Thanksgiving and Optimism

by Hilary Horn

By Lynne Baab –

Thankfulness and optimism are not the same thing. Thanksgiving Day in America gives us the opportunity to think about the differences, and to remember the deep significance of thankfulness in God’s economy.

I recently wrote a book on pastoral care which will be released in August 2018 by Fortress Press. One of the people I interviewed talked about the difference between optimism and thankfulness. The context of the interview was a chapter on coping with stress. Caregivers in any context need to know how to deal with their own stress, and they also need to help care recipients cope with stress better. Research shows that optimism helps people survive stress better, because how we think about the things that are happening to us makes a difference.

My interviewee, a psychiatric nurse practitioner, said that optimism can be overemphasized when talking about stress. When we focus on optimism too much, she said, we can slide into denial, which is the refusal to admit the truth or reality of something. She said thankfulness can bring about the same good results as optimism in many difficult situations, but without any denial.

How does this work?

Thankfulness is a choice to focus our eyes on good gifts. Those gifts might come from the people around us – a stimulating conversation, an act of kindness, direct help that meets a need, an encouraging word, a doctor or other professional who gives help we need, or many other specific gifts, big or small, from people in our lives.

Thankfulness also enables us to see God’s good gifts that come directly to us – an answer to a prayer, a situation that works out well despite the odds, inner strength to do something difficult, or peace that passes all understanding. Thankfulness also helps us notice the good gifts in the physical world God created – a delicious meal, the clear eyes of a child, colorful fall leaves and beautiful spring flowers, a vivid sunset, dramatic mountains, and towering clouds.

When we focus on the good gifts that are present in our lives, we do not deny the reality of pain, stress and challenges. Thankfulness involves turning our eyes to see good things even in the midst of those difficulties, and we take a moment to thank the giver of the gift.

Thankfulness nurtures relationship. David Steindl-Rast, in his beautiful book Gratefulness, the Heart of Prayer, writes, “When I acknowledge a gift received, I acknowledge a bond that binds me to the giver. . . . The one who says ‘thank you’ to another really says, ‘We belong together.’ Giver and thanksgiver belong together.” [1]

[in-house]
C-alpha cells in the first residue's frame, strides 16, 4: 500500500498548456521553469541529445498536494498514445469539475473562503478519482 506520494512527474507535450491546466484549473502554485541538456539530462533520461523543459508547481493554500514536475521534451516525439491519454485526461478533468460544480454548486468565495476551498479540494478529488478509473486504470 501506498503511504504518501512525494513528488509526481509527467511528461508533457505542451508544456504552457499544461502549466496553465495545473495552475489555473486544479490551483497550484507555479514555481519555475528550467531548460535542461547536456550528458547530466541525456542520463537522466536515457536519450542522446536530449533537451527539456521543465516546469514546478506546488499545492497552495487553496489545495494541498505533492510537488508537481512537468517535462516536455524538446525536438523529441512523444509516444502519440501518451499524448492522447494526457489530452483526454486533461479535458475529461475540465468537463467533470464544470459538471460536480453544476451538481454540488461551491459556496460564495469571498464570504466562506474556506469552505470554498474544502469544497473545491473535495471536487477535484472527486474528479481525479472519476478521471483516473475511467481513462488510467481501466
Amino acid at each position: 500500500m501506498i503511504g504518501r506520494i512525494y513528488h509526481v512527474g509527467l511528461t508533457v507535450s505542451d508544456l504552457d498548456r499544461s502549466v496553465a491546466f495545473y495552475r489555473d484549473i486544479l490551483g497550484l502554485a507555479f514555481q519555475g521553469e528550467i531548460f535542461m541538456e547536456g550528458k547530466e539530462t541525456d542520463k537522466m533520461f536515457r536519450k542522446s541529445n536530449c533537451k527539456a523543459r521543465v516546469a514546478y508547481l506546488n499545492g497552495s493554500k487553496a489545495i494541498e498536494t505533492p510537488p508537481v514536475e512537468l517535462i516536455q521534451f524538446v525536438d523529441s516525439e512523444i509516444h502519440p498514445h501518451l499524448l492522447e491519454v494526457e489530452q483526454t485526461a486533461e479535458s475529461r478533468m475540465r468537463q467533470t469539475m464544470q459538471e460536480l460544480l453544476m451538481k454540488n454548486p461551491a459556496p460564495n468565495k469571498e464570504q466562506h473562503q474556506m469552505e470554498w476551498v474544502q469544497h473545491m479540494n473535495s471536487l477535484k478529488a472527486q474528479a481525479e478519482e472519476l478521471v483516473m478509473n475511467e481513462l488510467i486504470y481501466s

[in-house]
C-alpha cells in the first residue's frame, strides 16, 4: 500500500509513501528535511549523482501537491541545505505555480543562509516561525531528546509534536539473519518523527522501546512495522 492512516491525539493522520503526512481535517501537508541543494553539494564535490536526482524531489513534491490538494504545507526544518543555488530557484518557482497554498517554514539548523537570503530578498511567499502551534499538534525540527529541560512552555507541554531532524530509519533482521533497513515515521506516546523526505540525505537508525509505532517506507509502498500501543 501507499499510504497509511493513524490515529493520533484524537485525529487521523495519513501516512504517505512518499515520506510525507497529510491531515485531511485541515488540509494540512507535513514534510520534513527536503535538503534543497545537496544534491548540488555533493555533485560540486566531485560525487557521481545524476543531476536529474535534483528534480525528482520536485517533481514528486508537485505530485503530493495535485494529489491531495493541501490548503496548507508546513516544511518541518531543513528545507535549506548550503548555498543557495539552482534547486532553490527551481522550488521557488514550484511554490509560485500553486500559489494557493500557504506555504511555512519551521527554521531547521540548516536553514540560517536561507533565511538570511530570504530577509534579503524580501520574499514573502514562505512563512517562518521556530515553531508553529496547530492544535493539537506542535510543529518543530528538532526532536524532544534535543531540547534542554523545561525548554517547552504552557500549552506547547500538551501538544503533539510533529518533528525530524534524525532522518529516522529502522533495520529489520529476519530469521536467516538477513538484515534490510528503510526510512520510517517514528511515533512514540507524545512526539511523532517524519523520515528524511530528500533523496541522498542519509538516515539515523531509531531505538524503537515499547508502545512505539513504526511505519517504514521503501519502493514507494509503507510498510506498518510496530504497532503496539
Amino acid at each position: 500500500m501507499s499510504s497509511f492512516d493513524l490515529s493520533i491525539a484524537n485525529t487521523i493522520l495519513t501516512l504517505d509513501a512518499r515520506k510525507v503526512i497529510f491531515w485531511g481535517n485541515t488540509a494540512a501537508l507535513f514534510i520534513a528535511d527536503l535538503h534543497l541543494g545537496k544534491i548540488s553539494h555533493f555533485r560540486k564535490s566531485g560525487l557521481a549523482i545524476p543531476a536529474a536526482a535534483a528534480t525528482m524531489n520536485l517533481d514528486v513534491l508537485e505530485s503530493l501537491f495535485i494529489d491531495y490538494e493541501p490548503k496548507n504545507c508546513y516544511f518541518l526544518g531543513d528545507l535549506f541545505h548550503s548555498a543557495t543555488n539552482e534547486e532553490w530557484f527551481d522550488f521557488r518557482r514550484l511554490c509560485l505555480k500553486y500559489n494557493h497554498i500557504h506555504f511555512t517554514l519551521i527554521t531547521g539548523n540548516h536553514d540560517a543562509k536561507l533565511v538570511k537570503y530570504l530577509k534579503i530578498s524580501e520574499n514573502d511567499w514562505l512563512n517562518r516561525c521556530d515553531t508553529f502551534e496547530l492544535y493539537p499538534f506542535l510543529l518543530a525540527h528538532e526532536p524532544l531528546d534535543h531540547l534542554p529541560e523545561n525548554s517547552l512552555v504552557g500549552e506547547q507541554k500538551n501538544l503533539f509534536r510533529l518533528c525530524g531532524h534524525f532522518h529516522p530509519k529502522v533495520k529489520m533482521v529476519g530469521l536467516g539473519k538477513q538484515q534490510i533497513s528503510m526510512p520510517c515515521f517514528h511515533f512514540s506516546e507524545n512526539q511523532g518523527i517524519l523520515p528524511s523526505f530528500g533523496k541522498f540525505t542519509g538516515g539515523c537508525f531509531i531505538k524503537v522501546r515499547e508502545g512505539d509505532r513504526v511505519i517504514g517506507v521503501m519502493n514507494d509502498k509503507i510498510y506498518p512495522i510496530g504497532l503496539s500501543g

Steindl-Rast wonders if our society suffers so much from alienation because we are reluctant to offer thanks. I agree with him. It seems clear that our friendships and family relationships suffer when we feel uneasy acknowledging bonds with other people, when we hold back from expressing gratitude.

Steindl-Rast points out that everything is a gift, yet we find it hard to acknowledge gifts because we don’t like to admit our dependence. Thankfulness involves acknowledging that we belong with others and with God, and that we depend on the people around us and on God. We are not alone. We are not self-sufficient. We cannot navigate life on our own.

In contrast, when we feel pressure to be optimistic, we often feel we have to generate positivity within ourselves. Optimism can be quite individualistic, while thankfulness nurtures community.

Colossians 2:14-17 gives great advice for living in a challenging, stressful world. Note how thankfulness is woven into these words:

“Above all, clothe yourselves with love, which binds everything together in perfect harmony. And let the peace of Christ rule in your hearts, to which indeed you were called in the one body. And be thankful. Let the word of Christ dwell in you richly; teach and admonish one another in all wisdom; and with gratitude in your hearts sing psalms, hymns, and spiritual songs to God. And whatever you do, in word or deed, do everything in the name of the Lord Jesus, giving thanks to God the Father through him.”

The Godspace theme for November is “Joy to the World.” Paying attention to the good gifts in our lives is a choice that lays a foundation for joy and nurtures joy. May Thanksgiving Day give you the opportunity to notice many good gifts in your life, and may you continue to notice those gifts as Christmas approaches.

[1] David Steindl-Rast, Gratefulness, The Heart of Prayer (New York: Paulist Press, 1984), 15-17.

 

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